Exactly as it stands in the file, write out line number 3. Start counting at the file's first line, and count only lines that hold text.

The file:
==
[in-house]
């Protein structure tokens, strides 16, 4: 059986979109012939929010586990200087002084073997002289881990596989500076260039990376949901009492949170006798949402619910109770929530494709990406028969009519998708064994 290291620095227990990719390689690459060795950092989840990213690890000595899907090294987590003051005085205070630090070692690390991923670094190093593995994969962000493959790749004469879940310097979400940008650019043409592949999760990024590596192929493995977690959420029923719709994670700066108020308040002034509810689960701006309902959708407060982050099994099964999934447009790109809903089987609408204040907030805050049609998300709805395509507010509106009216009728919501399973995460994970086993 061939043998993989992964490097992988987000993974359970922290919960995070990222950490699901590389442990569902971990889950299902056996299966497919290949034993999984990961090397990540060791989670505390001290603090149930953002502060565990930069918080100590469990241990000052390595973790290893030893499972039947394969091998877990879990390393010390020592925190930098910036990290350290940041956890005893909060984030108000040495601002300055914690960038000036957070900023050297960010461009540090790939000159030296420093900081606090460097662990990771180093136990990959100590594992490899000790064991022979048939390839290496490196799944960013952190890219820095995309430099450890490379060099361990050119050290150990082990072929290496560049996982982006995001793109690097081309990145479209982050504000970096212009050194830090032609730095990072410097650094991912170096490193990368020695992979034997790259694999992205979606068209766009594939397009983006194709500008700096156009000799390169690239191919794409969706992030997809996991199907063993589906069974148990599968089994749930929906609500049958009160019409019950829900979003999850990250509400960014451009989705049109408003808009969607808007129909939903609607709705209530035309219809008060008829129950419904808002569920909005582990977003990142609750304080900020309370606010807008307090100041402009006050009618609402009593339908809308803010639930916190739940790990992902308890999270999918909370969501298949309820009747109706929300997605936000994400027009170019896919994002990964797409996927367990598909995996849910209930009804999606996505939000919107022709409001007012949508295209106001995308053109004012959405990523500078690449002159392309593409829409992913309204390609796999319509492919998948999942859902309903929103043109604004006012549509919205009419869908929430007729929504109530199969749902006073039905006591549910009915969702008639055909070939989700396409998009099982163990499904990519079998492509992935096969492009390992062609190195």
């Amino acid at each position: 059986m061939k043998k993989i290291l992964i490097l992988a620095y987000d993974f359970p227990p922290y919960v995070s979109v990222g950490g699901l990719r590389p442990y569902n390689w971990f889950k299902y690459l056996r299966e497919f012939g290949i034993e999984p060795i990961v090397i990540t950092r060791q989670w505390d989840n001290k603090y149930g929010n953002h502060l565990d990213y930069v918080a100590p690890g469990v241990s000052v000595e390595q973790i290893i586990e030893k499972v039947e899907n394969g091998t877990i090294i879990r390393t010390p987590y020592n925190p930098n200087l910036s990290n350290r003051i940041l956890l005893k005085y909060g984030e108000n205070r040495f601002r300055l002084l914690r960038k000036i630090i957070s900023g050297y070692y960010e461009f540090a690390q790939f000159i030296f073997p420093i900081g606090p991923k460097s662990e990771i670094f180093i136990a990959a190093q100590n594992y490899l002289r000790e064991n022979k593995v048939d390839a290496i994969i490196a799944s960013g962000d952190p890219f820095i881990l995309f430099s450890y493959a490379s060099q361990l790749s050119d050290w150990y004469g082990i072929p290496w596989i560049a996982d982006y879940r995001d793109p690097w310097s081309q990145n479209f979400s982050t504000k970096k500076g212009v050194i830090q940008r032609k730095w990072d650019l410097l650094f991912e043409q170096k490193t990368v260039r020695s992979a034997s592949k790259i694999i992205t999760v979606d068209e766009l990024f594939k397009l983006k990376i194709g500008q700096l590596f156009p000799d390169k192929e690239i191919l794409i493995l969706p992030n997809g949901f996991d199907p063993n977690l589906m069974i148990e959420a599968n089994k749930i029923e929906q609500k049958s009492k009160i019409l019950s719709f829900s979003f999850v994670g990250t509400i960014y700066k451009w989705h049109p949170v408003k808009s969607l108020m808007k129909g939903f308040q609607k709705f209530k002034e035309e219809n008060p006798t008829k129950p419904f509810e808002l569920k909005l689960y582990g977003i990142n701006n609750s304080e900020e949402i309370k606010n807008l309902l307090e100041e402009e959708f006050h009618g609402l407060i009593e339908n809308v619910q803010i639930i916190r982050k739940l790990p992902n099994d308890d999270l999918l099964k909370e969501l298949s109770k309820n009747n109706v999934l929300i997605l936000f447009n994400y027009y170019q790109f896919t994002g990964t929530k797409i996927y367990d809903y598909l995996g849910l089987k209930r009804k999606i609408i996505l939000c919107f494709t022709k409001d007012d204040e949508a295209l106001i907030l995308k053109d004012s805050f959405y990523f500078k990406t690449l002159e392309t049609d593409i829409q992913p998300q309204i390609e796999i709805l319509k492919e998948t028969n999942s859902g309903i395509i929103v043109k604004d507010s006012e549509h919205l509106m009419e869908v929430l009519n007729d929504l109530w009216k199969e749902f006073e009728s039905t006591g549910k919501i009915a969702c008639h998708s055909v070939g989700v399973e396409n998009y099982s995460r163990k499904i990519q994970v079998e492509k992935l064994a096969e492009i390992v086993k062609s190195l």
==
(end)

């Amino acid at each position: 059986m061939k043998k993989i290291l992964i490097l992988a620095y987000d993974f359970p227990p922290y919960v995070s979109v990222g950490g699901l990719r590389p442990y569902n390689w971990f889950k299902y690459l056996r299966e497919f012939g290949i034993e999984p060795i990961v090397i990540t950092r060791q989670w505390d989840n001290k603090y149930g929010n953002h502060l565990d990213y930069v918080a100590p690890g469990v241990s000052v000595e390595q973790i290893i586990e030893k499972v039947e899907n394969g091998t877990i090294i879990r390393t010390p987590y020592n925190p930098n200087l910036s990290n350290r003051i940041l956890l005893k005085y909060g984030e108000n205070r040495f601002r300055l002084l914690r960038k000036i630090i957070s900023g050297y070692y960010e461009f540090a690390q790939f000159i030296f073997p420093i900081g606090p991923k460097s662990e990771i670094f180093i136990a990959a190093q100590n594992y490899l002289r000790e064991n022979k593995v048939d390839a290496i994969i490196a799944s960013g962000d952190p890219f820095i881990l995309f430099s450890y493959a490379s060099q361990l790749s050119d050290w150990y004469g082990i072929p290496w596989i560049a996982d982006y879940r995001d793109p690097w310097s081309q990145n479209f979400s982050t504000k970096k500076g212009v050194i830090q940008r032609k730095w990072d650019l410097l650094f991912e043409q170096k490193t990368v260039r020695s992979a034997s592949k790259i694999i992205t999760v979606d068209e766009l990024f594939k397009l983006k990376i194709g500008q700096l590596f156009p000799d390169k192929e690239i191919l794409i493995l969706p992030n997809g949901f996991d199907p063993n977690l589906m069974i148990e959420a599968n089994k749930i029923e929906q609500k049958s009492k009160i019409l019950s719709f829900s979003f999850v994670g990250t509400i960014y700066k451009w989705h049109p949170v408003k808009s969607l108020m808007k129909g939903f308040q609607k709705f209530k002034e035309e219809n008060p006798t008829k129950p419904f509810e808002l569920k909005l689960y582990g977003i990142n701006n609750s304080e900020e949402i309370k606010n807008l309902l307090e100041e402009e959708f006050h009618g609402l407060i009593e339908n809308v619910q803010i639930i916190r982050k739940l790990p992902n099994d308890d999270l999918l099964k909370e969501l298949s109770k309820n009747n109706v999934l929300i997605l936000f447009n994400y027009y170019q790109f896919t994002g990964t929530k797409i996927y367990d809903y598909l995996g849910l089987k209930r009804k999606i609408i996505l939000c919107f494709t022709k409001d007012d204040e949508a295209l106001i907030l995308k053109d004012s805050f959405y990523f500078k990406t690449l002159e392309t049609d593409i829409q992913p998300q309204i390609e796999i709805l319509k492919e998948t028969n999942s859902g309903i395509i929103v043109k604004d507010s006012e549509h919205l509106m009419e869908v929430l009519n007729d929504l109530w009216k199969e749902f006073e009728s039905t006591g549910k919501i009915a969702c008639h998708s055909v070939g989700v399973e396409n998009y099982s995460r163990k499904i990519q994970v079998e492509k992935l064994a096969e492009i390992v086993k062609s190195l």